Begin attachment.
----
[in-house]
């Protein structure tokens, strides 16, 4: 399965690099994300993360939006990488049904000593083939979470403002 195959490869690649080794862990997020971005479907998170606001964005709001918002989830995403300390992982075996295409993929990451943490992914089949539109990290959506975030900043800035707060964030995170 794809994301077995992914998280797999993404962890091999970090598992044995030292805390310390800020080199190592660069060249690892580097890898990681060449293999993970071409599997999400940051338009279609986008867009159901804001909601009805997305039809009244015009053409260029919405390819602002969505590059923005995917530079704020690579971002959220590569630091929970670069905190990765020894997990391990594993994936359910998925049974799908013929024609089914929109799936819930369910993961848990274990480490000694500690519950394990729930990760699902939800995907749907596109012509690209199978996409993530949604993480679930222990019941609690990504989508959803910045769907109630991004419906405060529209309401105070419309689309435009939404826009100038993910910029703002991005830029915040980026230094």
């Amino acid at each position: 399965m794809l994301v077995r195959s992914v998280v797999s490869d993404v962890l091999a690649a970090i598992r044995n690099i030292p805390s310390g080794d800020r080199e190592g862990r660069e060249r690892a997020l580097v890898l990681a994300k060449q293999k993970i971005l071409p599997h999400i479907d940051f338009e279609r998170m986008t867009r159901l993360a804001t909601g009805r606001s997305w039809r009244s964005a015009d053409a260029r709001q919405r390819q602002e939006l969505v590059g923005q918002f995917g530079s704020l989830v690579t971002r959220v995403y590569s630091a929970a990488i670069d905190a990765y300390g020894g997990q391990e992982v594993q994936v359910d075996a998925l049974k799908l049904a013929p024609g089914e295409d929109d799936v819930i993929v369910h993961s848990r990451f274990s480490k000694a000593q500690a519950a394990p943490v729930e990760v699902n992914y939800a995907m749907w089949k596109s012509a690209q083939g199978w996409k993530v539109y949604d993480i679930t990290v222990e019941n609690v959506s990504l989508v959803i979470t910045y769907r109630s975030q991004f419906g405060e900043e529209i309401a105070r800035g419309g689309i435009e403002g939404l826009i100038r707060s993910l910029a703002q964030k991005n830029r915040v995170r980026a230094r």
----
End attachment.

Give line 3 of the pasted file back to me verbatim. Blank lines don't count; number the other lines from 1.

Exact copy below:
């Amino acid at each position: 399965m794809l994301v077995r195959s992914v998280v797999s490869d993404v962890l091999a690649a970090i598992r044995n690099i030292p805390s310390g080794d800020r080199e190592g862990r660069e060249r690892a997020l580097v890898l990681a994300k060449q293999k993970i971005l071409p599997h999400i479907d940051f338009e279609r998170m986008t867009r159901l993360a804001t909601g009805r606001s997305w039809r009244s964005a015009d053409a260029r709001q919405r390819q602002e939006l969505v590059g923005q918002f995917g530079s704020l989830v690579t971002r959220v995403y590569s630091a929970a990488i670069d905190a990765y300390g020894g997990q391990e992982v594993q994936v359910d075996a998925l049974k799908l049904a013929p024609g089914e295409d929109d799936v819930i993929v369910h993961s848990r990451f274990s480490k000694a000593q500690a519950a394990p943490v729930e990760v699902n992914y939800a995907m749907w089949k596109s012509a690209q083939g199978w996409k993530v539109y949604d993480i679930t990290v222990e019941n609690v959506s990504l989508v959803i979470t910045y769907r109630s975030q991004f419906g405060e900043e529209i309401a105070r800035g419309g689309i435009e403002g939404l826009i100038r707060s993910l910029a703002q964030k991005n830029r915040v995170r980026a230094r």